A Fundamental Change in the Marketing Conversation
January 16, 2017 by Bill Rosenthal

The discipline of marketing was quick to embrace online communications as a new medium. The web, social media, and even email seemed like effective ways to spread marketing messages. But if you simply see the online world as a new medium for old marketing messages, you are missing a fundamental change in the marketing conversation.

Until the rise of the internet, you had to find an audience for your marketing message. You might look at the demographics for the audiences of various kinds of content — magazines, television programs, radio — and try to determine how closely those demographics matched the demographics of your customer base. If so, you might advertise via that content. But this has its drawbacks. “How can you put on a meaningful drama or documentary, that is adult, incisive, probing,” said Rod Serling in a speech at Ithaca College in 1982, “when every fifteen minutes the proceedings are interrupted by twelve dancing rabbits singing about toilet paper?” 

With the rise of the internet and the web, however, the search for audiences has changed radically. These days, the audience is more likely to find the marketer than the marketer is to find the audience. Think about it. If you need something, what’s your first step? You search the web. You educate yourself about your need and what might fill it. You read articles and learn the language you need to perform more and more precise searches. Once you understand the thing and have an idea of who the players are in the market, you check reviews, rankings, and forum discussions.

Because we all turn to the web to answer our questions, it is powering an explosion of what’s called “content marketing.” Content marketing is the creation and distribution of valuable and relevant content to find and engage an audience. Blogs, podcasts, email newsletters, and white papers can create a presence on the web for your product or service. When prospective customers come on the web to do their research, your library of white papers or newsletters on a website can help them find you. But the process is by no means haphazard. As a marketer, you need to know what it takes to make your content findable, and you need to learn the techniques for making it rise higher in the search rankings. You need to understand the rules and customs of social media. You need to learn how to get other sites to link to yours. You need, in other words, to learn digital marketing. Digital marketing allows you to be present when the prospective customer initiates the marketing conversation.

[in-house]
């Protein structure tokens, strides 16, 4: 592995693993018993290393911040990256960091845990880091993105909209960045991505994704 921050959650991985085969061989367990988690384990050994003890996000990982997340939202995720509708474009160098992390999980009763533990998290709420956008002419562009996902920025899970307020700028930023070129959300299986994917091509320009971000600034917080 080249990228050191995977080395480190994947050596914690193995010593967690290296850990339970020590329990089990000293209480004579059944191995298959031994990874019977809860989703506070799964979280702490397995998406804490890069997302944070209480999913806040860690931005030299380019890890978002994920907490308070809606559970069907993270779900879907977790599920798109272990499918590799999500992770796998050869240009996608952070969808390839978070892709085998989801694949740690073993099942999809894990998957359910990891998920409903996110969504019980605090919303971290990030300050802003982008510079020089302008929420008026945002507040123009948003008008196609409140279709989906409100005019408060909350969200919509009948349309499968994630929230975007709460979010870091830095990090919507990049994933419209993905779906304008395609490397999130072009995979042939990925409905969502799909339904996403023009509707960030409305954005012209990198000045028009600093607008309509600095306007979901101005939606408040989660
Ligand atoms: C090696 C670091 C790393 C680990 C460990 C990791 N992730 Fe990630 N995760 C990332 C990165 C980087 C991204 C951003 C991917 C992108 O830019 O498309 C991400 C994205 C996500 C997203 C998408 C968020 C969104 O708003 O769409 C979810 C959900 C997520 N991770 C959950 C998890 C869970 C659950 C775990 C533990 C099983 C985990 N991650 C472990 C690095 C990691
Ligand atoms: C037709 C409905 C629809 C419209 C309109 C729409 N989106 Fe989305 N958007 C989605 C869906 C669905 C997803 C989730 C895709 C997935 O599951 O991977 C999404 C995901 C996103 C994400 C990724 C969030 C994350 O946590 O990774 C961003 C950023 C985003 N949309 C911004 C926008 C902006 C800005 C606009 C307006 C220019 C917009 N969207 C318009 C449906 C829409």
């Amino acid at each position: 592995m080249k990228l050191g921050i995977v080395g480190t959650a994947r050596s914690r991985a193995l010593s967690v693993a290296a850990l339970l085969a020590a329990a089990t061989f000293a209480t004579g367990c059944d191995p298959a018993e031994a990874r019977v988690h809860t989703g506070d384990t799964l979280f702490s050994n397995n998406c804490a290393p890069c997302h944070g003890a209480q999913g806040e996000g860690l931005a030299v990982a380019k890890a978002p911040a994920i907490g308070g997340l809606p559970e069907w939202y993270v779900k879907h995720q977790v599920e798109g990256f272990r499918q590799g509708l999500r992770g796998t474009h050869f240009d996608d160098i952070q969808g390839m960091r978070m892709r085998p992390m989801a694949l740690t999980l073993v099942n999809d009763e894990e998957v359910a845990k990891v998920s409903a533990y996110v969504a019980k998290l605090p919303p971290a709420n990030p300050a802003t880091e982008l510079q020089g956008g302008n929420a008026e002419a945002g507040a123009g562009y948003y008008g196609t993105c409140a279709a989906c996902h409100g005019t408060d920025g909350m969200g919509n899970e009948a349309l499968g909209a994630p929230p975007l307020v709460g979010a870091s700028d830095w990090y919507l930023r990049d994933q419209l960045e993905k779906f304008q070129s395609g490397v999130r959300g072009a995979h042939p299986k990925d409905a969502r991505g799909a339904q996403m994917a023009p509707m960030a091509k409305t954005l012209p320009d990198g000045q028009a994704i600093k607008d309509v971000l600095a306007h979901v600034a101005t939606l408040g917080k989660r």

Some marketers are embracing this new marketing conversation. And some are still pushing their old marketing messages via various forms of spam, which is to say interrupting people’s attention with dancing rabbits singing about toilet paper. Let’s all retire the dancing rabbits and embrace the new marketing conversation. There is a link to a free diagnostic test of an individual’s digital marketing skills on this page. The test was developed by our partner, Digital Marketing Institute.

With the cooperation of Digital Marketing Institute, Logical Operations now offers training organizations the opportunity to offer professional training and certifications in digital marketing. These globally industry validated qualifications, in conjunction with our Google AdWords and Google Analytics curriculum, provide the latest skills and knowledge in digital marketing available.